5:50pm So, I’m sitting here with a second-row seat waiting patiently for the special Siggraph session “‘Happy Feet’ Thawing the CG Pipeline” to start. Traditionally, these special sessions are more of a bragging session to showcase some of the more fantastic pieces that have been produced in the past year, so I’ve got high hopes.
5:52pm The presenter tipped his hand, killing the presentation for a moment; enough to reveal they’re running Keynote on a Mac rather than PowerPoint!
5:54pm They’ve got a presentation of some of the concept art from Happy Feet running, showing painted instances of several of the animals in the film and the background matte concepts. Looks like the concept art was done in pastels, as they’ve got a great soft edge to most of them. They’d likely be good art pieces on their own.
5:55pm One of the underwater ice caves that Mumble gets chased by the leopard seal through has a face frozen into it in the concept art; wonder if that ever made it to the film…
5:58pm Some of the concept art is for “Spaceship interior” options 1-3… I don’t remember a spaceship in the movie. They’ve also got some concept for an ethereal-looking penguin, like what appeared over the heads of the dads at the beginning of the movie while they were singing in the night, but I don’t remember actually meeting ‘alien’ penguins…
6:01pm The overhead music stopped; the session’s supposed to start at 6pm
6:03pm Jerome Solomon (from ILM, Siggraph Special Sessions co-chair) introduces the Animal Logic team. Jerome apparently works for ILM and has donated his time after work to be the Siggraph special sessions chair.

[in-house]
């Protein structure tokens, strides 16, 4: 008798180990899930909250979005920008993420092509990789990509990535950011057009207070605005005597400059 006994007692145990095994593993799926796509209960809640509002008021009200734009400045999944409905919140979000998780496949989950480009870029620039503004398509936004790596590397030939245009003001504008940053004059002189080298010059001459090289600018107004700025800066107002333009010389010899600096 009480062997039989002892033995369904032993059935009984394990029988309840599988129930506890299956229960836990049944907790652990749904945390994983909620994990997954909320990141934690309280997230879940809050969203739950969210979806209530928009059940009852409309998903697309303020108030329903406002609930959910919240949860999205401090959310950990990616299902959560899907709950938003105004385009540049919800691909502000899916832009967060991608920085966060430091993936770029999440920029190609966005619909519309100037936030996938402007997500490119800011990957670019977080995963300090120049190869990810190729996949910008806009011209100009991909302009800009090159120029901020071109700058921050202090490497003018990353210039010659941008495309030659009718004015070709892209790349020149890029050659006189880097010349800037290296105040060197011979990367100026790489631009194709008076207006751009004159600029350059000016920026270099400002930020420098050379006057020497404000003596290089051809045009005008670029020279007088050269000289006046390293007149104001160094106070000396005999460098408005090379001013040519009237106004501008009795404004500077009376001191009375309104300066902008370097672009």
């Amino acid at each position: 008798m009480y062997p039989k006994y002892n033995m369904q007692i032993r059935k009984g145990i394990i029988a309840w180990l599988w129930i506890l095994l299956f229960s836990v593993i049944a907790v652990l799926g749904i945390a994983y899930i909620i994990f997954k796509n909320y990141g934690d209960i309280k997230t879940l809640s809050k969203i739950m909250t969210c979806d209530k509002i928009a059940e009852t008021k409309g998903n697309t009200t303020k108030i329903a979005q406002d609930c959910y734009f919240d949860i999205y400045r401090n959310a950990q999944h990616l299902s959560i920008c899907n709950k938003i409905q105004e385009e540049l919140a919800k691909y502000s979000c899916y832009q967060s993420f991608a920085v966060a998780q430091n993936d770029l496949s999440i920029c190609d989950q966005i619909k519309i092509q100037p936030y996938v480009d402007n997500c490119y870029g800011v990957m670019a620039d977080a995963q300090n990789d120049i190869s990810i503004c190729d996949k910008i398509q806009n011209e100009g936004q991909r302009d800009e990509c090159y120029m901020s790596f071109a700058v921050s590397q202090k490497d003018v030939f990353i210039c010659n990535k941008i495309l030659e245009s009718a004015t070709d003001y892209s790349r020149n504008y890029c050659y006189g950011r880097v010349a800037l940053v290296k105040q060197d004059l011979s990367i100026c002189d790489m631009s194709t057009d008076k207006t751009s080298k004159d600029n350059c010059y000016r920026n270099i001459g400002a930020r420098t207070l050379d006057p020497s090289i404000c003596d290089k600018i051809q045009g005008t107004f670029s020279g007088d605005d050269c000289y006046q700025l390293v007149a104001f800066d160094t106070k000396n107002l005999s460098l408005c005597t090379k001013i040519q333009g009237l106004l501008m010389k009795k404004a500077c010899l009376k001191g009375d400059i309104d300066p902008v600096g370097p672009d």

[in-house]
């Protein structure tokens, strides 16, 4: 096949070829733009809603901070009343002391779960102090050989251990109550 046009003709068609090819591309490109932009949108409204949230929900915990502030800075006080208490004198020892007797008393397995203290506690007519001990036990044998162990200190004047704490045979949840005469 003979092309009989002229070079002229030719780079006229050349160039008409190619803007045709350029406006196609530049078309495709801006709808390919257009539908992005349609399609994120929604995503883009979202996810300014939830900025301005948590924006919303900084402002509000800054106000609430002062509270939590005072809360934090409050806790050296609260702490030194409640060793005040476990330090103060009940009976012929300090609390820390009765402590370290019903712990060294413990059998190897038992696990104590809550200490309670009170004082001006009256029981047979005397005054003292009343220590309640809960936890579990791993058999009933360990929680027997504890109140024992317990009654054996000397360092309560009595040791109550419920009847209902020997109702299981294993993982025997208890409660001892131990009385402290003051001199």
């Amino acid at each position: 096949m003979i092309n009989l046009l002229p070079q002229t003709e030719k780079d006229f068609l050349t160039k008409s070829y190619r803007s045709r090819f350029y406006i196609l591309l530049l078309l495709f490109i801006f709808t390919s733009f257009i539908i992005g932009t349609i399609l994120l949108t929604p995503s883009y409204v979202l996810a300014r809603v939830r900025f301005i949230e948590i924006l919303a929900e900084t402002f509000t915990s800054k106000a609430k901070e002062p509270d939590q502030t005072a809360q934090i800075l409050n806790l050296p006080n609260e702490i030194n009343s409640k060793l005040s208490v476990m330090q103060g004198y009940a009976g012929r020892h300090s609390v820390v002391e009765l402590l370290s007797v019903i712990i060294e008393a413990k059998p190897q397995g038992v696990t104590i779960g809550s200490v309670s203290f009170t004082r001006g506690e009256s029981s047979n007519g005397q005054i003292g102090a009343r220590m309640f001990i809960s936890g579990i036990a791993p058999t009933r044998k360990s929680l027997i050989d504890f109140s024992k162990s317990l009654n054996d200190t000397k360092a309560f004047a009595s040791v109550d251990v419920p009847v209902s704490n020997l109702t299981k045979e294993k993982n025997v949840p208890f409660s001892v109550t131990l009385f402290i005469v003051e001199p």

6:04pm There’s another special session tomorrow morning that’s on Transformers, which I was unaware of. There’s also Spiderman 3 and Shrek III presentations
6:04pm Justen Marshall (R&D supervisor, Animal Logic) takes the stage.
6:05pm Their goal is not to do a behind-the-scenes but rather a concept progression of how it came to be (since there is a behind-the-scenes on the DVD).
6:07pm “refresher” view of mumble learning to dance and encountering the “flyin’ boids” and learning about the “aliens”.
6:11pm Animal Logic is based in Sydney, is about 15 years old, has around 200-400 employees. Did pieces in Tomb Raider, 300, Harry Potter, House of Flying Daggers, and Stealth; Happy Feet their first full-length.
6:12pm Initial concept of Happy Feet was to capture the grandeur of Antarctica and photographic in concept. They feel the original concept carried through to the final treatment of the piece.
6:14pm Film was not always to be a musical but the heartsong was always there due to the birds calling to each other across great distances in reality.
8:14pm Proof of concept shown; a piece with basic motion capture and a scanned terrain. Shows a penguin climbing an ice set of stairs, and on the top doing a little tapping. Model is much taller than final penguins used, and can see more feet than in the final film.
6:16pm Baby Mumble test; greatly evolved from the original proof of concept; have a pretty final model of the Mumble baby; I think it was the sequence used in some of the initial theatrical trailers. Missing some particle snow being kicked up from Mumble’s feet. They shifted away from more of a documentary style to a more highly detailed set of character models so that individuals became distinguishable, and could interact on screen.
6:19pm Explanation of traditional pipelines going from A to B without much going backwards to previous steps. Their concept for the film was a “Bermuda Triangle” of Motion Capture, Lensing, and Editing of that content, then it went on to Animation and lighting, and came back to the triangle for more tweaking. This piepline looks like it would increase cost and time by a lot since it involves a lot of going back and getting critiqued by previous steps in the pipeline.
6:20pm Gratuitous shot of Happy Feet’s Oscar
6:21pm The concept of the pipeline was needed for the Director, who required more input on the storytelling process throughout.